Soy and Male Hormones
How about men? Although compounds in soy products have been likened to very weak female hormones, they have no adverse effects on men and may actually help them prevent cancer. A meta-analysis to be published in Fertility and Sterility, based on more than 50 treatment groups, showed that neither soy foods nor isoflavone supplements from soy affect testosterone levels in men (8). An analysis of 14 studies, published in the American Journal of Clinical Nutrition showed that increased intake of soy resulted in a 26 percent reduction in prostate cancer risk (9). Researchers found a 30 percent risk reduction with nonfermented soy products such as soy milk and tofu.
Clinical studies show that soy products do not cause hypothyroidism (10). However, soy isoflavones may take up some of the iodine that the body would normally use to make thyroid hormone (11). The same is true of fiber supplements and some medications. In theory, then, people who consume soy might need slightly more iodine in their diets (iodine is found in many plant foods, and especially in seaweed and iodized salt.) Also, a note for people with hypothyroidism: Soy products may reduce the absorption of medicines used to treat the condition (10). People who use these medicines should check with their healthcare providers to see if their doses need to be adjusted.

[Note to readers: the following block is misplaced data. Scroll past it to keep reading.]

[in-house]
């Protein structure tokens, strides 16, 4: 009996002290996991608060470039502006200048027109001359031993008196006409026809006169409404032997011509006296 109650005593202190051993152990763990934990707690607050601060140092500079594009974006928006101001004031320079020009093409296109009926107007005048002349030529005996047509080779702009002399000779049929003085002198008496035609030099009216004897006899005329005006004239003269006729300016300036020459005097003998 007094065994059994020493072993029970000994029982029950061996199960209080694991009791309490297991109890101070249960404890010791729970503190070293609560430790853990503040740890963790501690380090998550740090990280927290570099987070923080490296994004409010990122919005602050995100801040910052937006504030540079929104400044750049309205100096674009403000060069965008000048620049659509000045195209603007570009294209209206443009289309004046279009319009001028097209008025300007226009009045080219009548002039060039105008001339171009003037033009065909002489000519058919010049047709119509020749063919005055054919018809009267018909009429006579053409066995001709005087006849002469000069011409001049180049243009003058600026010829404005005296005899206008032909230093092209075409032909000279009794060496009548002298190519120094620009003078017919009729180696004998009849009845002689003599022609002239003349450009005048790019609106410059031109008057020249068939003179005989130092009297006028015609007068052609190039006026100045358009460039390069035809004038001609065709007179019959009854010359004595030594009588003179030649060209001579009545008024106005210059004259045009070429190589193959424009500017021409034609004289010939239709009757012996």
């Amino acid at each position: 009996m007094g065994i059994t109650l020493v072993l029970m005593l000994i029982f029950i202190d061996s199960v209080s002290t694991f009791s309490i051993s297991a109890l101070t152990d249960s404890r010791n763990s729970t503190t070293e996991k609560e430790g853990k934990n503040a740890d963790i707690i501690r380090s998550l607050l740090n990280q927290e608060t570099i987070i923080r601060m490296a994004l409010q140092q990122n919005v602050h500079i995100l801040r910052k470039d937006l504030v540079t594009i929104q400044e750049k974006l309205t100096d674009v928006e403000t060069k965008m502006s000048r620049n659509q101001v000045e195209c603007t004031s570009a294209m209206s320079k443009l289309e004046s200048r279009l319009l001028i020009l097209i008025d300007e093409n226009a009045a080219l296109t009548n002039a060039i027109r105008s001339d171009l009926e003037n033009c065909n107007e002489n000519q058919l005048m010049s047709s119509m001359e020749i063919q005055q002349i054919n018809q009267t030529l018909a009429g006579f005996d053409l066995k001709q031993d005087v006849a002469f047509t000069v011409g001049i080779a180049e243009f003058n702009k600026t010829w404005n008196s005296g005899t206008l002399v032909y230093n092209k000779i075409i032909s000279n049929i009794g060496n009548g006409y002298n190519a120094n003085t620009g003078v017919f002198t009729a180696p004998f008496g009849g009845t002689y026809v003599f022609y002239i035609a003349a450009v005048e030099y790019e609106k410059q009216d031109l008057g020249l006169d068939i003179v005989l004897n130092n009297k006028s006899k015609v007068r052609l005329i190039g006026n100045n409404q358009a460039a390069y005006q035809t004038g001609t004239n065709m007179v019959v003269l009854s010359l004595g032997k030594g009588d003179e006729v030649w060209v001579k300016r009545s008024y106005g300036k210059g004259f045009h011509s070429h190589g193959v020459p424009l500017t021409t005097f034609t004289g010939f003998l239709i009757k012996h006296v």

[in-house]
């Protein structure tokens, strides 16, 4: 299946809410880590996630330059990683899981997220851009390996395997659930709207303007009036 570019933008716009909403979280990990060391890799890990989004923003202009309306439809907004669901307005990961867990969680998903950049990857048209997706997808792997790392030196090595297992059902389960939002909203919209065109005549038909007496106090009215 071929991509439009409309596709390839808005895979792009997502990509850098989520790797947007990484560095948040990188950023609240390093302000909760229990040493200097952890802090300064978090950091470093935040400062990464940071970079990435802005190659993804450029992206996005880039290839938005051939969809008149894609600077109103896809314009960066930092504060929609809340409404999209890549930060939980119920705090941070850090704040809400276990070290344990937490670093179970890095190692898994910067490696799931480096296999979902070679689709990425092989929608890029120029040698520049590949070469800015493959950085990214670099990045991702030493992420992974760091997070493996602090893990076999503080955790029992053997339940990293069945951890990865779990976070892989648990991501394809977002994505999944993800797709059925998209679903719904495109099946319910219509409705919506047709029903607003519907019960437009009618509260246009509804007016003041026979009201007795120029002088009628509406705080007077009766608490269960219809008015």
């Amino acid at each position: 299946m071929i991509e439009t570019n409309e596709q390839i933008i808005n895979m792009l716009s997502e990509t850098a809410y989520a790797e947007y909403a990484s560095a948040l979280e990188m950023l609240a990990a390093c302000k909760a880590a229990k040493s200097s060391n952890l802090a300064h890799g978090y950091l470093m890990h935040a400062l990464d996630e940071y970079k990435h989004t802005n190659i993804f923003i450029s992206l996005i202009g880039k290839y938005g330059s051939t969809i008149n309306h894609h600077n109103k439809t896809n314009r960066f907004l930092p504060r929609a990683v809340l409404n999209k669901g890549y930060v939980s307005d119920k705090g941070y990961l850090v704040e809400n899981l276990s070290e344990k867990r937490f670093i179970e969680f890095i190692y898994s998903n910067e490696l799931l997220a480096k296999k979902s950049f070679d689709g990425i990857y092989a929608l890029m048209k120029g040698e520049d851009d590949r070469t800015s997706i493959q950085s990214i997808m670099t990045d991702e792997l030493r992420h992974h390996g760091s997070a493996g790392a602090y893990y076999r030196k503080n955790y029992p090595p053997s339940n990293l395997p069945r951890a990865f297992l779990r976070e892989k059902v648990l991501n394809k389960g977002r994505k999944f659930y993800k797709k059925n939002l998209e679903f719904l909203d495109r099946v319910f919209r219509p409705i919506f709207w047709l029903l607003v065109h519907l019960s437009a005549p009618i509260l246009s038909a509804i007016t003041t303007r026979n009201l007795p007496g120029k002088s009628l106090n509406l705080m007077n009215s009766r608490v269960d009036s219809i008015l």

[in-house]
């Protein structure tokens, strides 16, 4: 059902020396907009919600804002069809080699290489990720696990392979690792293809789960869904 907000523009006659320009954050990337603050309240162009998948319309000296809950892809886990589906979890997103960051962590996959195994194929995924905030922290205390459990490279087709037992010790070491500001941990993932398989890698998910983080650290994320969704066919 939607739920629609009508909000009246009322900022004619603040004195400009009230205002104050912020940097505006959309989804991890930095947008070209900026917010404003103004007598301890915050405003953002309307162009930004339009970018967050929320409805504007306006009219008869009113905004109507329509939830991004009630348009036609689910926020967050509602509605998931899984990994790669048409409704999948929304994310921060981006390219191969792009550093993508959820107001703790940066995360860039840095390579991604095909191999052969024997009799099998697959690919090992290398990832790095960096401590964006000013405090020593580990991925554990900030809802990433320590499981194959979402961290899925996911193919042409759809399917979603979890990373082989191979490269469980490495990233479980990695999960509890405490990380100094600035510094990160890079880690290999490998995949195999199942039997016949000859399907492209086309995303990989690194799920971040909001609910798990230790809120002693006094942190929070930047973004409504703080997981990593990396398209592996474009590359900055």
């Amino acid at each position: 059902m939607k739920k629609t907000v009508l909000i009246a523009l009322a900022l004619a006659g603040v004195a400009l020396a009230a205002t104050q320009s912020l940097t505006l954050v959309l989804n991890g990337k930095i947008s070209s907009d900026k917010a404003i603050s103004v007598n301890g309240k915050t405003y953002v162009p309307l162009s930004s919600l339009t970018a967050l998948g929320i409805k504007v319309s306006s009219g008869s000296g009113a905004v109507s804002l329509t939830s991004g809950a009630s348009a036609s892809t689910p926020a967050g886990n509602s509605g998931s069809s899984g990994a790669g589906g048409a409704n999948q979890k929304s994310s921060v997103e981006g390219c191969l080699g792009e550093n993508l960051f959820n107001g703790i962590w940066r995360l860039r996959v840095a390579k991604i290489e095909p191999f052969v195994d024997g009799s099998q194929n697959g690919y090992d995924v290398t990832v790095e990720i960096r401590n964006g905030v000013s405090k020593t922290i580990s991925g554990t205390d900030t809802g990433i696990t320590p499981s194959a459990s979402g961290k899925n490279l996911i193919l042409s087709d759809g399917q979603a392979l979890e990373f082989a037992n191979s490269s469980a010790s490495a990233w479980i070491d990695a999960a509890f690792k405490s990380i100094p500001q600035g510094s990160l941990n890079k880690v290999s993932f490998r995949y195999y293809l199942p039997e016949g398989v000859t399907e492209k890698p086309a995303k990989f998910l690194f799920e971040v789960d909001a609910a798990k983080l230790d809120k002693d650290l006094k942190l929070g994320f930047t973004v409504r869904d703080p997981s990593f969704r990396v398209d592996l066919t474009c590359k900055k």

Other Health Effects
Soy products appear to reduce low density lipoprotein ("bad") cholesterol (12). They may also reduce the risk of osteoporosis-related hip fractures. In a study published in the American Journal of Epidemiology, women who consumed at least one-fourth cup of tofu per day averaged a 30 percent reduction in fracture risk (13).
Protein: A Little Goes a Long Way
Many soy products are high in protein. Manufacturers have exploited this fact, packing isolated soy protein into shakes and turning it into meat substitutes. But some have raised the concern that pushing protein intake too high--from any source--might not be wise. The concern is that an overly high protein intake may boost the amount of insulin-like growth factor (IGF-I) in the bloodstream (14), a phenomenon known to occur with cow's milk (15). High IGF-I levels are linked to higher cancer risk. Some reassurance comes from the fact that soy intake is linked to lower, not higher, cancer risk, and simple soy products, such as tempeh, edamame, or soynuts, are unlikely to affect IGF-I levels, in any case.
In summary, evidence to date is reassuring. Soy products may reduce the risk of breast cancer and breast cancer recurrence. They do not appear to have adverse effects on male hormone function or on the thyroid gland, but may reduce the absorption of thyroid medications.
Having said that, soy products are certainly not essential. Many people who start a healthful vegan diet, as I and many other doctors recommend, seem to feel they must have soy products. But the fact is, a vegan diet can follow a Mediterranean tradition, focusing on vegetables, fruits, beans and pasta. Or it might follow a Latin American tradition of beans, rice, and corn tortillas. Soy products come from an Asian tradition with many healthful delights and the most enviable health statistics on record. So soy is handy, but it is certainly not essential. If you choose to include soy products in your routine, you'll have science on your side.